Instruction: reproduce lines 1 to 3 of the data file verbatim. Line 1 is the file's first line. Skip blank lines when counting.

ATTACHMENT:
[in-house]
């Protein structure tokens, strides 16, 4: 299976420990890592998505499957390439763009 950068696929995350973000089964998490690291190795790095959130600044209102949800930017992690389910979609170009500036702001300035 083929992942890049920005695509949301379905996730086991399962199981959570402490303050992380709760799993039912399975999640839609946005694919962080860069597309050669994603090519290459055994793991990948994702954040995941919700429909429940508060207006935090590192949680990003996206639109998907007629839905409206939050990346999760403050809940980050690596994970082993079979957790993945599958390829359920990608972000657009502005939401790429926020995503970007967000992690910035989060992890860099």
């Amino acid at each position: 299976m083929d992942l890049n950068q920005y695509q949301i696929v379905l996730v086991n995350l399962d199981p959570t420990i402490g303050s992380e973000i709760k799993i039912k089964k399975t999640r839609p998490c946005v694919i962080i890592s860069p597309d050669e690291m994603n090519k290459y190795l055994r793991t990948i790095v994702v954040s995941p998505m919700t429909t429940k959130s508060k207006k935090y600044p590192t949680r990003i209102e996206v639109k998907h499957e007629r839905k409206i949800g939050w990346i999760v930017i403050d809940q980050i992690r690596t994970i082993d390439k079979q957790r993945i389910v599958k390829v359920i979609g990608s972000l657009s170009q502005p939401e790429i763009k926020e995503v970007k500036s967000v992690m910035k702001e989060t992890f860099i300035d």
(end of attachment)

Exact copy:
[in-house]
């Protein structure tokens, strides 16, 4: 299976420990890592998505499957390439763009 950068696929995350973000089964998490690291190795790095959130600044209102949800930017992690389910979609170009500036702001300035 083929992942890049920005695509949301379905996730086991399962199981959570402490303050992380709760799993039912399975999640839609946005694919962080860069597309050669994603090519290459055994793991990948994702954040995941919700429909429940508060207006935090590192949680990003996206639109998907007629839905409206939050990346999760403050809940980050690596994970082993079979957790993945599958390829359920990608972000657009502005939401790429926020995503970007967000992690910035989060992890860099």
């Amino acid at each position: 299976m083929d992942l890049n950068q920005y695509q949301i696929v379905l996730v086991n995350l399962d199981p959570t420990i402490g303050s992380e973000i709760k799993i039912k089964k399975t999640r839609p998490c946005v694919i962080i890592s860069p597309d050669e690291m994603n090519k290459y190795l055994r793991t990948i790095v994702v954040s995941p998505m919700t429909t429940k959130s508060k207006k935090y600044p590192t949680r990003i209102e996206v639109k998907h499957e007629r839905k409206i949800g939050w990346i999760v930017i403050d809940q980050i992690r690596t994970i082993d390439k079979q957790r993945i389910v599958k390829v359920i979609g990608s972000l657009s170009q502005p939401e790429i763009k926020e995503v970007k500036s967000v992690m910035k702001e989060t992890f860099i300035d």